Someone on the twitts posted an objection:
to UCSD's policy of requiring applicants for faculty positions to supply a Statement of Contribution to Diversity with their application.
Mark J Perry linked to his own blog piece posted at the American Enterprise Institute* with the following observation:
All applicants for faculty positions at UCSD now required to submit a Contribution to Diversity Statement (aka Ideological Conformity Statements/Pledge of Allegiance to Left-Liberal Orthodoxy Statements)
Then some other twitter person chimed in with opinion on how this policy was unfair because it was so difficult for him to help his
postdocs students with it.
Huh? A simple google search lands us on UCSD's page on this topic.
The Contributions to Diversity Statement should describe your past efforts, as well as future plans to advance diversity, equity and inclusion. It should demonstrate an understanding of the barriers facing women and underrepresented minorities and of UC San Diego’s mission to meet the educational needs of our diverse student population.
The page has links to a full set of guidelines [PDF] as well as specific examples in Biology, Engineering and Physical Sciences (hmm, I wonder if these are the disciplines they find need the most help?). I took a look at the guidelines and examples. It's pretty easy sailing. Sorry, but any PI who is complaining that they cannot help their postdocs figure out how to write the required statement are
lying being disingenuous. What they really mean is that they disagree with having to prepare such a statement at all.
Like this guy Bieniasz, points for honesty:
I am particularly perplexed with this assertion that "The UCSD statement instructions (Part A) read like a test of opinions/ideology. Not appropriate for a faculty application".
Ok, so is it a test of opinion/ideology? Let's go to the guidelines provided by UCSD.
Describe your understanding of the barriers that exist for historically under-represented groups in higher education and/or your field. This may be evidenced by personal experience and educational background. For purposes of evaluating contributions to diversity, under-represented groups (URGs) includes under-represented ethnic or racial minorities (URM), women, LGBTQ, first-generation college, people with disabilities, and people from underprivileged backgrounds.
Pretty simple. Are you able to understand facts that have been well established in academia? This only asks you to describe your understanding. That's it. If you are not aware of any of these barriers *cough*Ginther*cough*cough*, you are deficient as a candidate for a position as a University professor.
So the first part of this is merely asking if the candidate is aware of things about academia that are incredibly well documented. Facts. These are sort of important for Professors and any University is well within it's rights to probe factual knowledge. This part does not ask anything about causes or solutions.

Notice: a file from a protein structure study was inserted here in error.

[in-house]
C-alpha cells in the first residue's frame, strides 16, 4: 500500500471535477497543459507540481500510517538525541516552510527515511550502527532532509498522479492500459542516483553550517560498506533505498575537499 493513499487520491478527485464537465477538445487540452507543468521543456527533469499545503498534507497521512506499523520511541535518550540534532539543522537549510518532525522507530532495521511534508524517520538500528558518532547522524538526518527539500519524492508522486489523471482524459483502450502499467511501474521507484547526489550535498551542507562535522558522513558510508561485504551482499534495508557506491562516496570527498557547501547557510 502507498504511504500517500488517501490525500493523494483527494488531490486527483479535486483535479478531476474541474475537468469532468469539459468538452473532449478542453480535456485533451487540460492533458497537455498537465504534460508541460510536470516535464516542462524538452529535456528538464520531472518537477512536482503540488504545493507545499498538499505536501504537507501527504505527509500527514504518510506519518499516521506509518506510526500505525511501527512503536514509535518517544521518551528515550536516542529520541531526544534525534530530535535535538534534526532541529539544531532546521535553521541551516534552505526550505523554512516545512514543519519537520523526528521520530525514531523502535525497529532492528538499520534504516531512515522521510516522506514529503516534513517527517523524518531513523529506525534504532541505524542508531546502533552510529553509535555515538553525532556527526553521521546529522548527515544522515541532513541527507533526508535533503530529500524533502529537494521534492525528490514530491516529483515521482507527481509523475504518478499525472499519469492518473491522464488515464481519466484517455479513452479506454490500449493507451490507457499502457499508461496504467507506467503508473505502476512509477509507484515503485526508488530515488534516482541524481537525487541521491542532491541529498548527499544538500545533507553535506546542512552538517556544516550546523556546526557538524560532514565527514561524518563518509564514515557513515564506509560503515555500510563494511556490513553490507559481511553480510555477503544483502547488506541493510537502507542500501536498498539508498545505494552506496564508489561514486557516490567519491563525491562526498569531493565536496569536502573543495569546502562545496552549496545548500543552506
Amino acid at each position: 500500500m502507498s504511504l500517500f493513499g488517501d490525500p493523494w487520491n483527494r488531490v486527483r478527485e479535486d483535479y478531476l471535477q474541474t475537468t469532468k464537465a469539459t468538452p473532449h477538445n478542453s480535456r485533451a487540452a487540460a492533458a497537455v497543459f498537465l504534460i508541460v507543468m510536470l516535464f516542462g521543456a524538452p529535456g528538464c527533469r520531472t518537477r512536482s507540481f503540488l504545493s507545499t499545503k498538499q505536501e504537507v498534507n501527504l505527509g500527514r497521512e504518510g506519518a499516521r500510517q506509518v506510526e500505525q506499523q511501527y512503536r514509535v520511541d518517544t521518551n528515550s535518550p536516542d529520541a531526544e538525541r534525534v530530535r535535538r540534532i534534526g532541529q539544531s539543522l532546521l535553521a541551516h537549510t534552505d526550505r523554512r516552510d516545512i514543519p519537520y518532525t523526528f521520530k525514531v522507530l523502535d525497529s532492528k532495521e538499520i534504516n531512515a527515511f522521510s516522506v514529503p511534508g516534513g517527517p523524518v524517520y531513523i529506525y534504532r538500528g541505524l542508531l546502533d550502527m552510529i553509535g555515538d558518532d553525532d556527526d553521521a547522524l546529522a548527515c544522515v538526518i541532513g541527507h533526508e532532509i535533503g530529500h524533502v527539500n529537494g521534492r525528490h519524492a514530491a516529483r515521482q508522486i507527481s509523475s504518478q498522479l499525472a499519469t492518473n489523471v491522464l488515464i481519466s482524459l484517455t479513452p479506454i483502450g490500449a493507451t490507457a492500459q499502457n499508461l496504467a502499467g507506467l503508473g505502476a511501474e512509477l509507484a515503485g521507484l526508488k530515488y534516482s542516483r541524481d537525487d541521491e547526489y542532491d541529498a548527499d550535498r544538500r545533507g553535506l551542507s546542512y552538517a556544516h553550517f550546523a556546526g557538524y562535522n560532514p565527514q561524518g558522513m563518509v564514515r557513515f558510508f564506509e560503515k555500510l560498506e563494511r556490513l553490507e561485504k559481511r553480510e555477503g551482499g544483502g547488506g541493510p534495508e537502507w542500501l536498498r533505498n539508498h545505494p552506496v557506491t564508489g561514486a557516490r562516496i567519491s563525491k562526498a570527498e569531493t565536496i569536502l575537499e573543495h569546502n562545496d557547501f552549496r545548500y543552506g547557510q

Now the other parts do ask you about your past activities and future plans to contribute to diversity and equity. Significantly, it starts with this friendly acceptance: "Some faculty candidates may not have substantial past activities. If such cases, we recommend focusing on future plans in your statement.". See? It isn't a rule-out type of thing, it allows for candidates to realize their deficits right now and to make a statement about what they might do in the future.
Let's stop right there. This is not different in any way to the other major components of a professorial hire application package. For most of my audience, the "evidence of teaching experience and philosophy" is probably the more understandable example. Many postdocs with excellent science chops have pretty minimal teaching experience. Is it somehow unfair to ask them about their experience and philosophy? To give credit for those with experience and to ask those without to have at least thought about what they might do as a future professor?
Is it "liberal orthodoxy" if a person who insists that teaching is a waste of time and gets in the way of their real purpose (research) gets pushed downward on the priority list for the job?
What about service? Is it rude to ask a candidate for evidence of service to their Institutions and academic societies?
Is it unfair to prioritize candidates with a more complete record of accomplishment than those without? Of course it is fair.
What about scientific discipline, subfield, research orientations and theoretical underpinnings? Totally okay to ask candidates about these things.
Are those somehow "loyalty pledges"? or a requirement to "conform to orthodoxy"?
If they are, then we've been doing that in the academy a fair bit with nary a peep from these right wing think tank types.
*"Mark J. Perry is concurrently a scholar at AEI and a professor of economics and finance at the University of Michigan's Flint campus." This is a political opinion-making "think-tank" so take that into consideration.